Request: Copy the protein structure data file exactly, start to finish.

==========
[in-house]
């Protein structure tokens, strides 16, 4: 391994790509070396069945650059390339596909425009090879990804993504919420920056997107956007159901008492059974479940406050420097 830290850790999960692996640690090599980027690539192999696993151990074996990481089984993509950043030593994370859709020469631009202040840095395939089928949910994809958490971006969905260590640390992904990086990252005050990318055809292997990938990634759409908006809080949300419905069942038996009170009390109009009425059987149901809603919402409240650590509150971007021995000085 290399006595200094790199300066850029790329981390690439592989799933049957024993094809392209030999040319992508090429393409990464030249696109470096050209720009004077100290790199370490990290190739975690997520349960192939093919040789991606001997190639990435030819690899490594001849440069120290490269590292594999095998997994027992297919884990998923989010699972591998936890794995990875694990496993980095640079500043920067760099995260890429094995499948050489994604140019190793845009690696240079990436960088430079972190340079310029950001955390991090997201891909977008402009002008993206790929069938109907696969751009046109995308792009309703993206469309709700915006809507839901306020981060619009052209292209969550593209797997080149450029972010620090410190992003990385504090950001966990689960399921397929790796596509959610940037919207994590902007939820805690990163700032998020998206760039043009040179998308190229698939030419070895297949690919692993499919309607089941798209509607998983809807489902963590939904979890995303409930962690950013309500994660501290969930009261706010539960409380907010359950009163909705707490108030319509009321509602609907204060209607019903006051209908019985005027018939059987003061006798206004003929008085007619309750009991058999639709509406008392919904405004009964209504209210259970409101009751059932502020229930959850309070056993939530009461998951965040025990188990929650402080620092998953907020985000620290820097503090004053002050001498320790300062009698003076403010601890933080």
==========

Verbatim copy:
[in-house]
């Protein structure tokens, strides 16, 4: 391994790509070396069945650059390339596909425009090879990804993504919420920056997107956007159901008492059974479940406050420097 830290850790999960692996640690090599980027690539192999696993151990074996990481089984993509950043030593994370859709020469631009202040840095395939089928949910994809958490971006969905260590640390992904990086990252005050990318055809292997990938990634759409908006809080949300419905069942038996009170009390109009009425059987149901809603919402409240650590509150971007021995000085 290399006595200094790199300066850029790329981390690439592989799933049957024993094809392209030999040319992508090429393409990464030249696109470096050209720009004077100290790199370490990290190739975690997520349960192939093919040789991606001997190639990435030819690899490594001849440069120290490269590292594999095998997994027992297919884990998923989010699972591998936890794995990875694990496993980095640079500043920067760099995260890429094995499948050489994604140019190793845009690696240079990436960088430079972190340079310029950001955390991090997201891909977008402009002008993206790929069938109907696969751009046109995308792009309703993206469309709700915006809507839901306020981060619009052209292209969550593209797997080149450029972010620090410190992003990385504090950001966990689960399921397929790796596509959610940037919207994590902007939820805690990163700032998020998206760039043009040179998308190229698939030419070895297949690919692993499919309607089941798209509607998983809807489902963590939904979890995303409930962690950013309500994660501290969930009261706010539960409380907010359950009163909705707490108030319509009321509602609907204060209607019903006051209908019985005027018939059987003061006798206004003929008085007619309750009991058999639709509406008392919904405004009964209504209210259970409101009751059932502020229930959850309070056993939530009461998951965040025990188990929650402080620092998953907020985000620290820097503090004053002050001498320790300062009698003076403010601890933080």